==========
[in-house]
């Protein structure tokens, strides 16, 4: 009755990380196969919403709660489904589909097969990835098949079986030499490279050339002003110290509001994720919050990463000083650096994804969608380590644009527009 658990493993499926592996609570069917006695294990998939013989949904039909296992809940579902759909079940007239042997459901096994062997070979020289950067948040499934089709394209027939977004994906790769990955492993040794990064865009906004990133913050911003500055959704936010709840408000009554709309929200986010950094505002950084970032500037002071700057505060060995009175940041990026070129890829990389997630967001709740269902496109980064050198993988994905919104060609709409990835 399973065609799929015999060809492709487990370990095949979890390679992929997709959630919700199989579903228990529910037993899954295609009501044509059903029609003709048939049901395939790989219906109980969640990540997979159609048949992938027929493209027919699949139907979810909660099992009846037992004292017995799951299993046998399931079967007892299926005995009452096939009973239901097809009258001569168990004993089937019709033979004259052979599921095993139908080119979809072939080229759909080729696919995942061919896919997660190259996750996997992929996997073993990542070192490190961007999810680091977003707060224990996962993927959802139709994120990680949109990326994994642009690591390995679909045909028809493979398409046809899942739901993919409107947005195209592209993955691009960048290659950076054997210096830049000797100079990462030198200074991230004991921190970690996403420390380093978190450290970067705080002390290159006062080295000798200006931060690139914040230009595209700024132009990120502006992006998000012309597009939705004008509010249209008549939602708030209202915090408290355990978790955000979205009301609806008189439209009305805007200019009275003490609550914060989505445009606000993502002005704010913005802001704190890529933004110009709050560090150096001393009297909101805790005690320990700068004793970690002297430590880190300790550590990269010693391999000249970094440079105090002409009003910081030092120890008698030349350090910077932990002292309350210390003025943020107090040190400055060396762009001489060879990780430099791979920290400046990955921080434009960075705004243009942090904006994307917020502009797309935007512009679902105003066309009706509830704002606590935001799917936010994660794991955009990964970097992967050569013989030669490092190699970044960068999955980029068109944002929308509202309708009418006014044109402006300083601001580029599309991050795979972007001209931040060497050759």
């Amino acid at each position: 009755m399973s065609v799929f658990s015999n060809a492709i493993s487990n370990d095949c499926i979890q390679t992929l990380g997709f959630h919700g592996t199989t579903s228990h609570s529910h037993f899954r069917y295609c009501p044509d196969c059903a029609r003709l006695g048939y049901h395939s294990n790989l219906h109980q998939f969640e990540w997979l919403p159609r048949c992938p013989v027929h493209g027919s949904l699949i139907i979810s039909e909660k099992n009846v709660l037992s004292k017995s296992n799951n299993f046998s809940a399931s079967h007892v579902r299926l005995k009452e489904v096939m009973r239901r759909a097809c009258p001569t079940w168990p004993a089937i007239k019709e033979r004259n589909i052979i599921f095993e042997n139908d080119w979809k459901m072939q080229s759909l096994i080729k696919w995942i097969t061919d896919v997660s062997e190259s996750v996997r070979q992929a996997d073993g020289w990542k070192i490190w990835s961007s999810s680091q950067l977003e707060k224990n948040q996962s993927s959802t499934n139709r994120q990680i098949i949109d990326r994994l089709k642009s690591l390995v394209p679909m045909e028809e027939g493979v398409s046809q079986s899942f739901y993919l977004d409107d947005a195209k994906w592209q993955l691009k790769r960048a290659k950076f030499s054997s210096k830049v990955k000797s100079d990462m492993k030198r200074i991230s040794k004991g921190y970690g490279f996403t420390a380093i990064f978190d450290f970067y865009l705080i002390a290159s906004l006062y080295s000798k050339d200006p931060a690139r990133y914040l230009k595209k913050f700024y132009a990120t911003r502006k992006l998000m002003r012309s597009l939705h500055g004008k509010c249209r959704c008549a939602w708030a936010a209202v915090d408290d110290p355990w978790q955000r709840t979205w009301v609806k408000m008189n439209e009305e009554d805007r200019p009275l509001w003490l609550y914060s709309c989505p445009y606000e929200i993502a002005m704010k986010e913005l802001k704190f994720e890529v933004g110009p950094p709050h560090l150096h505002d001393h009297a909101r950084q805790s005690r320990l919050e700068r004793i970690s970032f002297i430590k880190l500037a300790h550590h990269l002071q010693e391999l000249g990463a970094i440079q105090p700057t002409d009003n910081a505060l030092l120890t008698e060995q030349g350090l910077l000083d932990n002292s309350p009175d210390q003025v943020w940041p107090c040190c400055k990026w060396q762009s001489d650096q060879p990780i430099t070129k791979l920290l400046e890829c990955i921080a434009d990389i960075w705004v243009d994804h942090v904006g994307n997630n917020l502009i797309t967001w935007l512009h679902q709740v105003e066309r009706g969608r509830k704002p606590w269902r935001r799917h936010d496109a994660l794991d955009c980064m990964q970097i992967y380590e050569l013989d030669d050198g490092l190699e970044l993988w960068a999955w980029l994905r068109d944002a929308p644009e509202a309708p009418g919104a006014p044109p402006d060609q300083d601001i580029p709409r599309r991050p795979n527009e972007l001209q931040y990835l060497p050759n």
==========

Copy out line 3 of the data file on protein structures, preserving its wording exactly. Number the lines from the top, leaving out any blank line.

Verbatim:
């Amino acid at each position: 009755m399973s065609v799929f658990s015999n060809a492709i493993s487990n370990d095949c499926i979890q390679t992929l990380g997709f959630h919700g592996t199989t579903s228990h609570s529910h037993f899954r069917y295609c009501p044509d196969c059903a029609r003709l006695g048939y049901h395939s294990n790989l219906h109980q998939f969640e990540w997979l919403p159609r048949c992938p013989v027929h493209g027919s949904l699949i139907i979810s039909e909660k099992n009846v709660l037992s004292k017995s296992n799951n299993f046998s809940a399931s079967h007892v579902r299926l005995k009452e489904v096939m009973r239901r759909a097809c009258p001569t079940w168990p004993a089937i007239k019709e033979r004259n589909i052979i599921f095993e042997n139908d080119w979809k459901m072939q080229s759909l096994i080729k696919w995942i097969t061919d896919v997660s062997e190259s996750v996997r070979q992929a996997d073993g020289w990542k070192i490190w990835s961007s999810s680091q950067l977003e707060k224990n948040q996962s993927s959802t499934n139709r994120q990680i098949i949109d990326r994994l089709k642009s690591l390995v394209p679909m045909e028809e027939g493979v398409s046809q079986s899942f739901y993919l977004d409107d947005a195209k994906w592209q993955l691009k790769r960048a290659k950076f030499s054997s210096k830049v990955k000797s100079d990462m492993k030198r200074i991230s040794k004991g921190y970690g490279f996403t420390a380093i990064f978190d450290f970067y865009l705080i002390a290159s906004l006062y080295s000798k050339d200006p931060a690139r990133y914040l230009k595209k913050f700024y132009a990120t911003r502006k992006l998000m002003r012309s597009l939705h500055g004008k509010c249209r959704c008549a939602w708030a936010a209202v915090d408290d110290p355990w978790q955000r709840t979205w009301v609806k408000m008189n439209e009305e009554d805007r200019p009275l509001w003490l609550y914060s709309c989505p445009y606000e929200i993502a002005m704010k986010e913005l802001k704190f994720e890529v933004g110009p950094p709050h560090l150096h505002d001393h009297a909101r950084q805790s005690r320990l919050e700068r004793i970690s970032f002297i430590k880190l500037a300790h550590h990269l002071q010693e391999l000249g990463a970094i440079q105090p700057t002409d009003n910081a505060l030092l120890t008698e060995q030349g350090l910077l000083d932990n002292s309350p009175d210390q003025v943020w940041p107090c040190c400055k990026w060396q762009s001489d650096q060879p990780i430099t070129k791979l920290l400046e890829c990955i921080a434009d990389i960075w705004v243009d994804h942090v904006g994307n997630n917020l502009i797309t967001w935007l512009h679902q709740v105003e066309r009706g969608r509830k704002p606590w269902r935001r799917h936010d496109a994660l794991d955009c980064m990964q970097i992967y380590e050569l013989d030669d050198g490092l190699e970044l993988w960068a999955w980029l994905r068109d944002a929308p644009e509202a309708p009418g919104a006014p044109p402006d060609q300083d601001i580029p709409r599309r991050p795979n527009e972007l001209q931040y990835l060497p050759n």